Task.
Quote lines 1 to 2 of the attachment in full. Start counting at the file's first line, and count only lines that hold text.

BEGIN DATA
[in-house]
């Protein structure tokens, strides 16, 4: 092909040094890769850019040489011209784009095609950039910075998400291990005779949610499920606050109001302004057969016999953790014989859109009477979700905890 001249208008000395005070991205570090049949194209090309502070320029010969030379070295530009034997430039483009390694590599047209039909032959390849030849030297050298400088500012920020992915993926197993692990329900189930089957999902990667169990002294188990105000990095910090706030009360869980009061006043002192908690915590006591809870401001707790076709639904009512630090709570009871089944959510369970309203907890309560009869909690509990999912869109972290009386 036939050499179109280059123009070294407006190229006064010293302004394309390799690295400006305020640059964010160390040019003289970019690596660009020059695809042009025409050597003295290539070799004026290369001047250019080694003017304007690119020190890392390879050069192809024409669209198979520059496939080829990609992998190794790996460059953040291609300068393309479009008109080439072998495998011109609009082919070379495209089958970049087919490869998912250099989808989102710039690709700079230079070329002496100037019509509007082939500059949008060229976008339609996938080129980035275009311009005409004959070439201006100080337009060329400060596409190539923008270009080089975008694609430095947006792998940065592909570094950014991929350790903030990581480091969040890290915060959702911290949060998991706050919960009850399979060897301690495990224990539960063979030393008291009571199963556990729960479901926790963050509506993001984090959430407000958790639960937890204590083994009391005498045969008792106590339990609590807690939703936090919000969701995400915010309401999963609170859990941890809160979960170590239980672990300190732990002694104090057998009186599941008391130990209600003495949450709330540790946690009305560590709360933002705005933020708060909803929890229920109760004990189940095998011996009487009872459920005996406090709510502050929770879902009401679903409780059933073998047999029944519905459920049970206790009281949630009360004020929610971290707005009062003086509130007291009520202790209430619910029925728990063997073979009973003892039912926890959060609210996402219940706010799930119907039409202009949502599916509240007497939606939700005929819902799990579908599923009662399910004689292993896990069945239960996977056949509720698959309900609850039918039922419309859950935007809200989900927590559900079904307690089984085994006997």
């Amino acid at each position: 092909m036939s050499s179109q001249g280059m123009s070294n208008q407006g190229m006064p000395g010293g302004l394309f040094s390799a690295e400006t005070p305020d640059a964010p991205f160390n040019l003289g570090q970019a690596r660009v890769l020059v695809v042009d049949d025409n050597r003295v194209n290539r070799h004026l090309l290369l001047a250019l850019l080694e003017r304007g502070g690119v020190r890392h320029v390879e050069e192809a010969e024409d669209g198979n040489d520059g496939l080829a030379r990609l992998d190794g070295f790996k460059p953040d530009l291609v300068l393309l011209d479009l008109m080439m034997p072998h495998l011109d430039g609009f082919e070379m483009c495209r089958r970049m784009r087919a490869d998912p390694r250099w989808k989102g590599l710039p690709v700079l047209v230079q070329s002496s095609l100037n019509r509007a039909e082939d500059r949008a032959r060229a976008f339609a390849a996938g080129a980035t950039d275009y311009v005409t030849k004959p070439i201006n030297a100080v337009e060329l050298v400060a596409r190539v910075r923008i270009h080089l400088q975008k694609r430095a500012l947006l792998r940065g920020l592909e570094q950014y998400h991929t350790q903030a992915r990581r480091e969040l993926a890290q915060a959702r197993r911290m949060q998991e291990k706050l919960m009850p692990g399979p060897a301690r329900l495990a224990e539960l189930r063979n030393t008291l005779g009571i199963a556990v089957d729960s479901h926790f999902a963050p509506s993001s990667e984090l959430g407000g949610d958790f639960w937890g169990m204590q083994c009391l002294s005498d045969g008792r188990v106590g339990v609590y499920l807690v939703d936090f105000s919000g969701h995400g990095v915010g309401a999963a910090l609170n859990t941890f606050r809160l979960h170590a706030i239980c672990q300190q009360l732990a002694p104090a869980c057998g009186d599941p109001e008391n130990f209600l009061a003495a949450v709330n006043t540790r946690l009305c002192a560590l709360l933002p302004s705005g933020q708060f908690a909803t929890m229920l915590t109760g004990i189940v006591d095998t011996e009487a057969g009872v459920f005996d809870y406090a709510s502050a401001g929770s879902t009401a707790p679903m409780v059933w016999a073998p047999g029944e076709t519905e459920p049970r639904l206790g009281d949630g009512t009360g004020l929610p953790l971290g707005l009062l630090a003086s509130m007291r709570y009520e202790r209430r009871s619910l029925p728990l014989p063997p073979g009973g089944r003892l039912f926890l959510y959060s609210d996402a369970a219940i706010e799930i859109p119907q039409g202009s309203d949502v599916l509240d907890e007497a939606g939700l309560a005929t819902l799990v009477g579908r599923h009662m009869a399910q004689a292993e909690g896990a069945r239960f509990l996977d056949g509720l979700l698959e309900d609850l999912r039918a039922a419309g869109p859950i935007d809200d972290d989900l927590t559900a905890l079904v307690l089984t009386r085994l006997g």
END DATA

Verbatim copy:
[in-house]
């Protein structure tokens, strides 16, 4: 092909040094890769850019040489011209784009095609950039910075998400291990005779949610499920606050109001302004057969016999953790014989859109009477979700905890 001249208008000395005070991205570090049949194209090309502070320029010969030379070295530009034997430039483009390694590599047209039909032959390849030849030297050298400088500012920020992915993926197993692990329900189930089957999902990667169990002294188990105000990095910090706030009360869980009061006043002192908690915590006591809870401001707790076709639904009512630090709570009871089944959510369970309203907890309560009869909690509990999912869109972290009386 036939050499179109280059123009070294407006190229006064010293302004394309390799690295400006305020640059964010160390040019003289970019690596660009020059695809042009025409050597003295290539070799004026290369001047250019080694003017304007690119020190890392390879050069192809024409669209198979520059496939080829990609992998190794790996460059953040291609300068393309479009008109080439072998495998011109609009082919070379495209089958970049087919490869998912250099989808989102710039690709700079230079070329002496100037019509509007082939500059949008060229976008339609996938080129980035275009311009005409004959070439201006100080337009060329400060596409190539923008270009080089975008694609430095947006792998940065592909570094950014991929350790903030990581480091969040890290915060959702911290949060998991706050919960009850399979060897301690495990224990539960063979030393008291009571199963556990729960479901926790963050509506993001984090959430407000958790639960937890204590083994009391005498045969008792106590339990609590807690939703936090919000969701995400915010309401999963609170859990941890809160979960170590239980672990300190732990002694104090057998009186599941008391130990209600003495949450709330540790946690009305560590709360933002705005933020708060909803929890229920109760004990189940095998011996009487009872459920005996406090709510502050929770879902009401679903409780059933073998047999029944519905459920049970206790009281949630009360004020929610971290707005009062003086509130007291009520202790209430619910029925728990063997073979009973003892039912926890959060609210996402219940706010799930119907039409202009949502599916509240007497939606939700005929819902799990579908599923009662399910004689292993896990069945239960996977056949509720698959309900609850039918039922419309859950935007809200989900927590559900079904307690089984085994006997």